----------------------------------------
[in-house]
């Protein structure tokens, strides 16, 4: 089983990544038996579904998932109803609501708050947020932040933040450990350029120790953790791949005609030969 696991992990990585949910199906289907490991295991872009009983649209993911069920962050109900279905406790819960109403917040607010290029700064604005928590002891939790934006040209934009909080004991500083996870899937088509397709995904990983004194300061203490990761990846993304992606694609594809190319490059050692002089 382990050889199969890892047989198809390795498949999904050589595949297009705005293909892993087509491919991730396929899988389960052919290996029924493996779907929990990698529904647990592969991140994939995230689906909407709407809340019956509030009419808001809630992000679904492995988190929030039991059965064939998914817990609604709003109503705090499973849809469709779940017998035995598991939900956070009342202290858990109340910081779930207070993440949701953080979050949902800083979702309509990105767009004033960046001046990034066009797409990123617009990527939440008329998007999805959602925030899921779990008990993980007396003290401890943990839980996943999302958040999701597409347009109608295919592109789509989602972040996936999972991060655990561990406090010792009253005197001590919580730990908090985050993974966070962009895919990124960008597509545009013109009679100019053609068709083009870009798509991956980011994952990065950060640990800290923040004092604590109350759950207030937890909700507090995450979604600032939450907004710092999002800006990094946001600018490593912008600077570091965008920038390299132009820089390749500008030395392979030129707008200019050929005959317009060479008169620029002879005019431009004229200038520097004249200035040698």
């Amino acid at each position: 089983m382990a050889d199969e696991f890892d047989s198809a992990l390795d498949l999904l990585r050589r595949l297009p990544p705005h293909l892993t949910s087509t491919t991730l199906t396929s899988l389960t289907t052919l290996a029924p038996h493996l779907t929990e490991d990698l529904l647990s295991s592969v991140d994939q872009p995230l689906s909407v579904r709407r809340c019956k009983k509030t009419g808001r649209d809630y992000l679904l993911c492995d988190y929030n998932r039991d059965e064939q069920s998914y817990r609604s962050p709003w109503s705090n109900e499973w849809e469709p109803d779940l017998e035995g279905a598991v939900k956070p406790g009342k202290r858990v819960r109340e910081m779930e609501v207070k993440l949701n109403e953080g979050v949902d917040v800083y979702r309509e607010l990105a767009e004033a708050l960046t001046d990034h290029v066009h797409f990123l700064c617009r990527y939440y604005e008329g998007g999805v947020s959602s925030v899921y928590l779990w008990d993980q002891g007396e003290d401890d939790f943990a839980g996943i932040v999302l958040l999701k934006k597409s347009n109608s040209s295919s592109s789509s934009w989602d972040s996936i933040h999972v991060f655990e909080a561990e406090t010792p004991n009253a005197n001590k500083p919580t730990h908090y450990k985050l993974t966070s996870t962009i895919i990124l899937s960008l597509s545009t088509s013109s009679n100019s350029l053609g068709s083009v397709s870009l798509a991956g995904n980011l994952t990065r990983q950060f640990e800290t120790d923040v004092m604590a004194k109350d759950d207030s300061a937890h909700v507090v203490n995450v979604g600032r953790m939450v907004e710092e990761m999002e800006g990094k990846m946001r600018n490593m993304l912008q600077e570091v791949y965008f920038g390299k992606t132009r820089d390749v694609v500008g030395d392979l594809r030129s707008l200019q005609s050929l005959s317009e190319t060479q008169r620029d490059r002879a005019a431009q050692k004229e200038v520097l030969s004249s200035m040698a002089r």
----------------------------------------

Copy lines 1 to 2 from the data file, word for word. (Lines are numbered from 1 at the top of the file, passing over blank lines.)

[in-house]
């Protein structure tokens, strides 16, 4: 089983990544038996579904998932109803609501708050947020932040933040450990350029120790953790791949005609030969 696991992990990585949910199906289907490991295991872009009983649209993911069920962050109900279905406790819960109403917040607010290029700064604005928590002891939790934006040209934009909080004991500083996870899937088509397709995904990983004194300061203490990761990846993304992606694609594809190319490059050692002089 382990050889199969890892047989198809390795498949999904050589595949297009705005293909892993087509491919991730396929899988389960052919290996029924493996779907929990990698529904647990592969991140994939995230689906909407709407809340019956509030009419808001809630992000679904492995988190929030039991059965064939998914817990609604709003109503705090499973849809469709779940017998035995598991939900956070009342202290858990109340910081779930207070993440949701953080979050949902800083979702309509990105767009004033960046001046990034066009797409990123617009990527939440008329998007999805959602925030899921779990008990993980007396003290401890943990839980996943999302958040999701597409347009109608295919592109789509989602972040996936999972991060655990561990406090010792009253005197001590919580730990908090985050993974966070962009895919990124960008597509545009013109009679100019053609068709083009870009798509991956980011994952990065950060640990800290923040004092604590109350759950207030937890909700507090995450979604600032939450907004710092999002800006990094946001600018490593912008600077570091965008920038390299132009820089390749500008030395392979030129707008200019050929005959317009060479008169620029002879005019431009004229200038520097004249200035040698």